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Volvo OR - Scallywag predicted to win Leg 4

by Richard Gladwell, Sail-World.com/nz 12 Jan 11:56 PST 13 January 2018
Leg 4, Melbourne to Hong Kong, day 12 sunrise with John Fisher having his morning cup of tea on the wheel on board Sun Hung Kai / Scallywag. © by Konrad Frost / Volvo Ocean Race. 12 January, .

SHK Scallywag, the Hong Kong entry which has topped the leaderboard for the last few skeds is predicted to win Leg 4 of the Volvo Ocean Race in six and a half days time.

Skippered by top 18ft skiff sailor David Witt Scallywag is usually languishing at the tail of the seven boat fleet, however, a bold move made 12 hours ago to strike out for the finish line seems to have paid off.

Volvo Ocean Race organisers use a system of calculating who is closest to the finish line to determine places on the leaderboard and Witt has occupied the top spot for the past 12 hours.

However, races are won on time to finish rather than distance sailed, and using weather routing to calculate the leaderboard is a much more accurate method. Sail-World switched to using Predictwind for major offshore and trans-oceanic race analysis several Volvo Ocean Races ago.

Using a weather routing application (of which there are several on the market) a boat's course options are optimised based on their performance profile (Polar) and the forecast weather between them and a designated point - in this case, the finish line in Hong Kong.

Of course, using a common polar for each boat assumes that each is sailed with the same level of expertise and performance, which is usually not the case even in one-designs.

Effectively the boats are sailed in a computer model using weather feeds optimised by Predictwind to increase their accuracy and finish times calculated. On this basis, Scallywag is shown as winning by an hour.

More importantly, the wind is showing as holding up for her over the next few hours as she finally exits the Doldrums and enters the trade winds.

Currently the Volvo Ocean Race fleet is currently split into three groups.

Scallywag, the top boat on the VOR leaderboard, is the most south and most westerly of the seven-boat fleet. Two boats, Vestas 11th Hour Racing and Dongfeng Race Team are the most northerly and look to have picked up the Tradewinds which are blowing at 14-18kts for the next few days - and are expected to continue until within about 18 hours of the finish on 18/19 June UTC.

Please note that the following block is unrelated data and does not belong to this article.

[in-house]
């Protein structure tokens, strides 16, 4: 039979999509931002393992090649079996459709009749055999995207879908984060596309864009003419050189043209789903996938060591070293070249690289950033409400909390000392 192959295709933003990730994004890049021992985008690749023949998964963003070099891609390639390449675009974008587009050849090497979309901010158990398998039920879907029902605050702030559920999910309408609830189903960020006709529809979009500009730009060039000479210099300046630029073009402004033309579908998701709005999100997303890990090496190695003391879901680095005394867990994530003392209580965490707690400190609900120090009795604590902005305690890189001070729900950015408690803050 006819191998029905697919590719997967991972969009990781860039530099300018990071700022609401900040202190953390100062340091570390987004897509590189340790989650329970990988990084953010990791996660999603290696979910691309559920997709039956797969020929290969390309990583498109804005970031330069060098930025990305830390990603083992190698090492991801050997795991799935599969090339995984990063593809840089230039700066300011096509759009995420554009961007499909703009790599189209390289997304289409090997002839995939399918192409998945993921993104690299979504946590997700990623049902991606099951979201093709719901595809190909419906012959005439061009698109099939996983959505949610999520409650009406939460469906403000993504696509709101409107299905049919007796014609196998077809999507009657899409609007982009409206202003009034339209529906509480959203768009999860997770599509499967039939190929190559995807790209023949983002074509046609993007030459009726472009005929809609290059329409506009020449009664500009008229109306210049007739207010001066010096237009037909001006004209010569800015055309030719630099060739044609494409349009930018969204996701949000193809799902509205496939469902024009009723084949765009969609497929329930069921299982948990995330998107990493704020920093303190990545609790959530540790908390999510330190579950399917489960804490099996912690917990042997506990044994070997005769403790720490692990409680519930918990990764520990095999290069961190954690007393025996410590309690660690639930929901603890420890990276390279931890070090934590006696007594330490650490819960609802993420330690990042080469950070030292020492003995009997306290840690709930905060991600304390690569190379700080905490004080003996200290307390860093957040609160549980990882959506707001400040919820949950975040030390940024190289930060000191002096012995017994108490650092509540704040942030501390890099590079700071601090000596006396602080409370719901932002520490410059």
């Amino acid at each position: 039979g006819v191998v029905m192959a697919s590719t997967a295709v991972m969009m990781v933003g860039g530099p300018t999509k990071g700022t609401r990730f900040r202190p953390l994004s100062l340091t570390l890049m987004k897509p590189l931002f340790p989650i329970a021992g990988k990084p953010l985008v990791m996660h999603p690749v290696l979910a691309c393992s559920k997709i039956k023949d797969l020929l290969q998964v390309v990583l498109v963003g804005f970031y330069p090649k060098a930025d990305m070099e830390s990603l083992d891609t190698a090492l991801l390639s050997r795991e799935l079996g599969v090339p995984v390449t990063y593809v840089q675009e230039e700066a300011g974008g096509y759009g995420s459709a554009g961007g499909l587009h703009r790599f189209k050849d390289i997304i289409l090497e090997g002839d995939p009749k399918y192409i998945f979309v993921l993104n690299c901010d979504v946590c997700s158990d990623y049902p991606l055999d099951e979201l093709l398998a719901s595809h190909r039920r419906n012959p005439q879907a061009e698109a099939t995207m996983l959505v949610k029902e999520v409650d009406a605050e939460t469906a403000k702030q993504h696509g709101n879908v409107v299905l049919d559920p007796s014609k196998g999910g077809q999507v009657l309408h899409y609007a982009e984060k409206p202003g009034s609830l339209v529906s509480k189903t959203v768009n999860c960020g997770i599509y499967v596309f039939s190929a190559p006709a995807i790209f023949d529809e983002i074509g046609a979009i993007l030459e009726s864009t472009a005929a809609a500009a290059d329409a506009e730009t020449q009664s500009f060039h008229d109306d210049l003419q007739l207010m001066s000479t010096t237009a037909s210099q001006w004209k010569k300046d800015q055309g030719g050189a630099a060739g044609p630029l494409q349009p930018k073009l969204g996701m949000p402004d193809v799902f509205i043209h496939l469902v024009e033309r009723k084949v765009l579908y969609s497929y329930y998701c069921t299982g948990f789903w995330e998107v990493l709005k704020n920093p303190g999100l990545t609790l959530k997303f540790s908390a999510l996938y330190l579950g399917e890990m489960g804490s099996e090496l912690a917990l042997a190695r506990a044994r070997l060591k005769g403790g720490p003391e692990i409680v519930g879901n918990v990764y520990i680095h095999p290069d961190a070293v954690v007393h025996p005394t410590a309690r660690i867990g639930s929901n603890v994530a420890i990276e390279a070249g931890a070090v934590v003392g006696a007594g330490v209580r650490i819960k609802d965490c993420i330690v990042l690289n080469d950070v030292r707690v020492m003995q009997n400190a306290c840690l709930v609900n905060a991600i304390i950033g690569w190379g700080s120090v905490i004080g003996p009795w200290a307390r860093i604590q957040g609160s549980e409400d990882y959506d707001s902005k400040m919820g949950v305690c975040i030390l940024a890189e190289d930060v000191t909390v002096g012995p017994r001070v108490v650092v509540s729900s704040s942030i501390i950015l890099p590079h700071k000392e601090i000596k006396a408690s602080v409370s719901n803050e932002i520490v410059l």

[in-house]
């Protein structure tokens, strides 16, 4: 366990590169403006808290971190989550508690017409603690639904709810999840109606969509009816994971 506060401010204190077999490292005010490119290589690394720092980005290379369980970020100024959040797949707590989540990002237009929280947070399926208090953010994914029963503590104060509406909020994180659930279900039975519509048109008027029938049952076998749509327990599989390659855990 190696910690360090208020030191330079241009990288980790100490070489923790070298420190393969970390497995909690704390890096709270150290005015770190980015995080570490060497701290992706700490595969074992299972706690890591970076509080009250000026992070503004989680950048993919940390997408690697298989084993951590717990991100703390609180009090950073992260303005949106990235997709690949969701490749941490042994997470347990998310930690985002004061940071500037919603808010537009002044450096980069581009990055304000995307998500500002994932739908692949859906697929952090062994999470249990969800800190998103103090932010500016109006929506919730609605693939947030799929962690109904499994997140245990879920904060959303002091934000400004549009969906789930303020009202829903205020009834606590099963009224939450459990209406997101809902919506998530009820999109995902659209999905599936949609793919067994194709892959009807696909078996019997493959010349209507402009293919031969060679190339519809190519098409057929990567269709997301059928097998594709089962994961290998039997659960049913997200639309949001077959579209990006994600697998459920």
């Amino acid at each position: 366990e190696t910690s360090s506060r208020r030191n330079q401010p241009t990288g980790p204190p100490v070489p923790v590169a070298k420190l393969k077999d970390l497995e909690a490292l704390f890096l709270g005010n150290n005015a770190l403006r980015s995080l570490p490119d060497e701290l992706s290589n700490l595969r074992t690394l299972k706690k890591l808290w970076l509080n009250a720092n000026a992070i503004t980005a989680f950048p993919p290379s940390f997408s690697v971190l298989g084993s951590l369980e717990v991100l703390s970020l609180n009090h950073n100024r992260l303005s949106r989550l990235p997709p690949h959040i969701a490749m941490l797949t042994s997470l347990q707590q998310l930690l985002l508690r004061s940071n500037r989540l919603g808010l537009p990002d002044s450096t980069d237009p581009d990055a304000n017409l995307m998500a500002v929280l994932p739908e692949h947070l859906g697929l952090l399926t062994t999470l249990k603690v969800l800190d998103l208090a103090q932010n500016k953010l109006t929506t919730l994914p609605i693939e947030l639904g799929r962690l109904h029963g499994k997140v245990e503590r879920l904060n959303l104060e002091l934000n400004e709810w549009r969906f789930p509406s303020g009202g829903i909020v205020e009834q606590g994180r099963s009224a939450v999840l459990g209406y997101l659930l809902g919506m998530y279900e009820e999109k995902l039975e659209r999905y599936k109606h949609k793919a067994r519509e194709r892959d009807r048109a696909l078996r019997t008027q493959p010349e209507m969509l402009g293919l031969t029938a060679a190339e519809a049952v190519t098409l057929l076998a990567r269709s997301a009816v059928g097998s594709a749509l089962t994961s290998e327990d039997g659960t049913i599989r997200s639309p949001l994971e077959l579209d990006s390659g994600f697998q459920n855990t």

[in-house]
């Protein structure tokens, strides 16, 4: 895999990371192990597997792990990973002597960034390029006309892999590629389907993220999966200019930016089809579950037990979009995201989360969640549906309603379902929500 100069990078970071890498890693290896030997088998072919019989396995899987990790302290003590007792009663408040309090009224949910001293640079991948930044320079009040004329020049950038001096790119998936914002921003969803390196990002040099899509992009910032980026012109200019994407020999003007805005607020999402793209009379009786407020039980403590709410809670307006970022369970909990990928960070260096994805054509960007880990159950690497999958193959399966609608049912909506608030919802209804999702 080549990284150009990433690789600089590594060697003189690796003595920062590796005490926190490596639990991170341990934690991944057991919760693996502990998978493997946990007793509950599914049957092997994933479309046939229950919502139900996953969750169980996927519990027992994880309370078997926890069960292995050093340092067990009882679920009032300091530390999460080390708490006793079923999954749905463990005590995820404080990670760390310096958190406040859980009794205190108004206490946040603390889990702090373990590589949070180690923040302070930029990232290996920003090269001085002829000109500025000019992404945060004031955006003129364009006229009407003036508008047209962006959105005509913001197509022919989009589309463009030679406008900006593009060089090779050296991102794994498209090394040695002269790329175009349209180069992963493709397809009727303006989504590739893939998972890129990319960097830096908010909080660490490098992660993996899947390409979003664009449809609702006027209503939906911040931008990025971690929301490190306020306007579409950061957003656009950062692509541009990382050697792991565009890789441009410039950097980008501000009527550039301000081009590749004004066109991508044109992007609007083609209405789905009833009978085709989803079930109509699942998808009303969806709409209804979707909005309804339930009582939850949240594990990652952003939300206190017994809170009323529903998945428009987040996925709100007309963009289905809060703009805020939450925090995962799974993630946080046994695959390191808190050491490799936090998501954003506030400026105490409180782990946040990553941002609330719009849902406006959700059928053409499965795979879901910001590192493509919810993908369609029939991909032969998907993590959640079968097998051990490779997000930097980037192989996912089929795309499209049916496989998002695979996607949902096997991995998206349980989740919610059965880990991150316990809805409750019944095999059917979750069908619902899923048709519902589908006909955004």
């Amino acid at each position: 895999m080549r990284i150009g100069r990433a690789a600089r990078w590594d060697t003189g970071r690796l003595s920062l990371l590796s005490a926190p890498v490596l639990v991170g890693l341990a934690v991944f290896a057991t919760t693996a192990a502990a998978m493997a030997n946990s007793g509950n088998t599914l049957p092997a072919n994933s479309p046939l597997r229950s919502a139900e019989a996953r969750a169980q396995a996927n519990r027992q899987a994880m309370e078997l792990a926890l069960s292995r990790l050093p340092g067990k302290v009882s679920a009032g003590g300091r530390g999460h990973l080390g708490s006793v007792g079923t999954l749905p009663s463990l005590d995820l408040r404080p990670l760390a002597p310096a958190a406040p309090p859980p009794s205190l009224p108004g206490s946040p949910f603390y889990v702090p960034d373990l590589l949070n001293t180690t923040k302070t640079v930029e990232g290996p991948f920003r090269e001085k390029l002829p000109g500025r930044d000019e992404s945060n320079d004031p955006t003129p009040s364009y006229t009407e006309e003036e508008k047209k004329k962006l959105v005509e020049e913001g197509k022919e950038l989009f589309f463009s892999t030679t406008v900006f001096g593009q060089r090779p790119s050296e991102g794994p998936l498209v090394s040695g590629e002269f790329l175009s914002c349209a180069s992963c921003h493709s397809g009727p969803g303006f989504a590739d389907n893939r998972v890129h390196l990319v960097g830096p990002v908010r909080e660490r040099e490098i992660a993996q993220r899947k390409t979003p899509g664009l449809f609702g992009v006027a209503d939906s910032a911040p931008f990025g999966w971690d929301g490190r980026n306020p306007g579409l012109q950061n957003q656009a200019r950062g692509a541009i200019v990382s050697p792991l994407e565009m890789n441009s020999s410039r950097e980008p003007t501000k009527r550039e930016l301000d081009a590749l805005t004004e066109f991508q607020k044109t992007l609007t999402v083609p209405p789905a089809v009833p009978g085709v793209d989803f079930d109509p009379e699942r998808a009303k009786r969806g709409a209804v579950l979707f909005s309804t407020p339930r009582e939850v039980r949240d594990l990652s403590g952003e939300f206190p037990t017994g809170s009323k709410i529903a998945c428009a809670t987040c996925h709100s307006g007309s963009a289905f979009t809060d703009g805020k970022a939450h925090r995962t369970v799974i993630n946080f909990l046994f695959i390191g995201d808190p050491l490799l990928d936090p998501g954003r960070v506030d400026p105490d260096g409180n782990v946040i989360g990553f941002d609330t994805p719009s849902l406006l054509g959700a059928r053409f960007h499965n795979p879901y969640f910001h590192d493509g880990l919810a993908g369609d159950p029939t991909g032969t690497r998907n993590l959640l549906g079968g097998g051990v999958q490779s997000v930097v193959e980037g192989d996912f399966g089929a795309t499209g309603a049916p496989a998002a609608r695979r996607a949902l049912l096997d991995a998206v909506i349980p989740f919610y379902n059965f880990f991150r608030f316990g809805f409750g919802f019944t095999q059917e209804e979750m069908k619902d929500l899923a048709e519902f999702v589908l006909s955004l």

Navigator on SHK Scallywag, the very experienced British Olympic team meteorologist Libby Greenhalgh reports:

"We finally really turned a corner and are heading to the finish, the miles are going down and the speed is going up and for us in a more than positive way as our westerly position is now paying off. We took our cloud of doom early and made a huge loss, having only just gained back on the fleet and now the tables have turned and we can feel their pain as after each sched they lose miles."

"There have been some absolute MONSTER clouds out here and we have been carefully monitoring the Sat pics to make sure we make the best job we can of weaving through them, but a lot of positioning was decided days before without you really realising."

"There are still more to come and the next 24 hours could still see some serious snakes and ladders."

The third group of four boats - Team AkzoNobel, Team Brunel, MAPFRE and Turn the Tide on Plastic appear to be still in the grip of the Doldrums.

Most of that group had made the break west after Scallywag, with Team Brunel being the last to make the move. All made an attempt to get north to escape the Doldrums without making any distance towards the finish. Witt took a calculated risk, saw a weather window and like all top 18fter sailors never backs away from making a break when the opportunity is offered. According to the Volvo OR skeds, Witt has sailed 30nm more in the last 24 hours - which adds further emphasis to Scallywag's performance over that period.

Scallywag's average speed is lower than the second and third placed boats - but he has clearly had the breeze for longer and in the latest sked has clocked up the miles.

The hanging question is the accuracy of the weather feeds in six-seven days time - with the final day being potentially fraught as lighter breezes are forecast.

Witt's clear strategy is to live for the moment and see if they can get away with it in the medium and long-term.

The current weather models show that will be the case, but can always be revised as weather systems change, and in this Leg probably will as the boats near the weather influence of the Asian continent.

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